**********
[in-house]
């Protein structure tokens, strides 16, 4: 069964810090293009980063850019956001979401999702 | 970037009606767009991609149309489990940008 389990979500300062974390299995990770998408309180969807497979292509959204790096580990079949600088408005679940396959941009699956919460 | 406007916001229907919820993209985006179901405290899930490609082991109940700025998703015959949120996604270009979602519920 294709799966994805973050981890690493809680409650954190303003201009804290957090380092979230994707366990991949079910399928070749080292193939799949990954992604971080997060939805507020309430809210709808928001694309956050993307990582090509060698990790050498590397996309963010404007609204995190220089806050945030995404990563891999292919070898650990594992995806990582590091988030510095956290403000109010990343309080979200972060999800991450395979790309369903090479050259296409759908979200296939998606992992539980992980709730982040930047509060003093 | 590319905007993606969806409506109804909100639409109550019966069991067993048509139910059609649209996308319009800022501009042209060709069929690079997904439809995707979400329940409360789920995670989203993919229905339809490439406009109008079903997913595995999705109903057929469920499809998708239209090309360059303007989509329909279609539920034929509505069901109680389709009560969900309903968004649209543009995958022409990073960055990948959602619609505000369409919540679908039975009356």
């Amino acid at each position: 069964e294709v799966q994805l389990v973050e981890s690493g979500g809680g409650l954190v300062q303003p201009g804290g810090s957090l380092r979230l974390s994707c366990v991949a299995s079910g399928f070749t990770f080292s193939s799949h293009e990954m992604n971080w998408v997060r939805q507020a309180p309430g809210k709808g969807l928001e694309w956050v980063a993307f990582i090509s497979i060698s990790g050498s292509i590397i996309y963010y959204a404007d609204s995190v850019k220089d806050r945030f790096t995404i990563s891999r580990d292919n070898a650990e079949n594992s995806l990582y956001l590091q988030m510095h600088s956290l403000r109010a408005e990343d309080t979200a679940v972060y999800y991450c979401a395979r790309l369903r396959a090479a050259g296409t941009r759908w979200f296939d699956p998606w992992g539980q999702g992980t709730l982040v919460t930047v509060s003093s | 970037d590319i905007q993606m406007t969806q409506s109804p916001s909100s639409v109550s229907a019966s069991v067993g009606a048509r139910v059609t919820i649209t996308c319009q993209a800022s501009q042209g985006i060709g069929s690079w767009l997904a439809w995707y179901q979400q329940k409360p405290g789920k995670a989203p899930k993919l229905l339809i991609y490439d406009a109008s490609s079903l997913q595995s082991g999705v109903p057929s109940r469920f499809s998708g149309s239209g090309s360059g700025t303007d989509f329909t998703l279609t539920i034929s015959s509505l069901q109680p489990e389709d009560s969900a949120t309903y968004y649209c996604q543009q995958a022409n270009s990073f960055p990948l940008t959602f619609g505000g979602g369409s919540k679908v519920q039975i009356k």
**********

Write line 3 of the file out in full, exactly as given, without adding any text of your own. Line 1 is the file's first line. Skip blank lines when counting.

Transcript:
């Amino acid at each position: 069964e294709v799966q994805l389990v973050e981890s690493g979500g809680g409650l954190v300062q303003p201009g804290g810090s957090l380092r979230l974390s994707c366990v991949a299995s079910g399928f070749t990770f080292s193939s799949h293009e990954m992604n971080w998408v997060r939805q507020a309180p309430g809210k709808g969807l928001e694309w956050v980063a993307f990582i090509s497979i060698s990790g050498s292509i590397i996309y963010y959204a404007d609204s995190v850019k220089d806050r945030f790096t995404i990563s891999r580990d292919n070898a650990e079949n594992s995806l990582y956001l590091q988030m510095h600088s956290l403000r109010a408005e990343d309080t979200a679940v972060y999800y991450c979401a395979r790309l369903r396959a090479a050259g296409t941009r759908w979200f296939d699956p998606w992992g539980q999702g992980t709730l982040v919460t930047v509060s003093s | 970037d590319i905007q993606m406007t969806q409506s109804p916001s909100s639409v109550s229907a019966s069991v067993g009606a048509r139910v059609t919820i649209t996308c319009q993209a800022s501009q042209g985006i060709g069929s690079w767009l997904a439809w995707y179901q979400q329940k409360p405290g789920k995670a989203p899930k993919l229905l339809i991609y490439d406009a109008s490609s079903l997913q595995s082991g999705v109903p057929s109940r469920f499809s998708g149309s239209g090309s360059g700025t303007d989509f329909t998703l279609t539920i034929s015959s509505l069901q109680p489990e389709d009560s969900a949120t309903y968004y649209c996604q543009q995958a022409n270009s990073f960055p990948l940008t959602f619609g505000g979602g369409s919540k679908v519920q039975i009356k």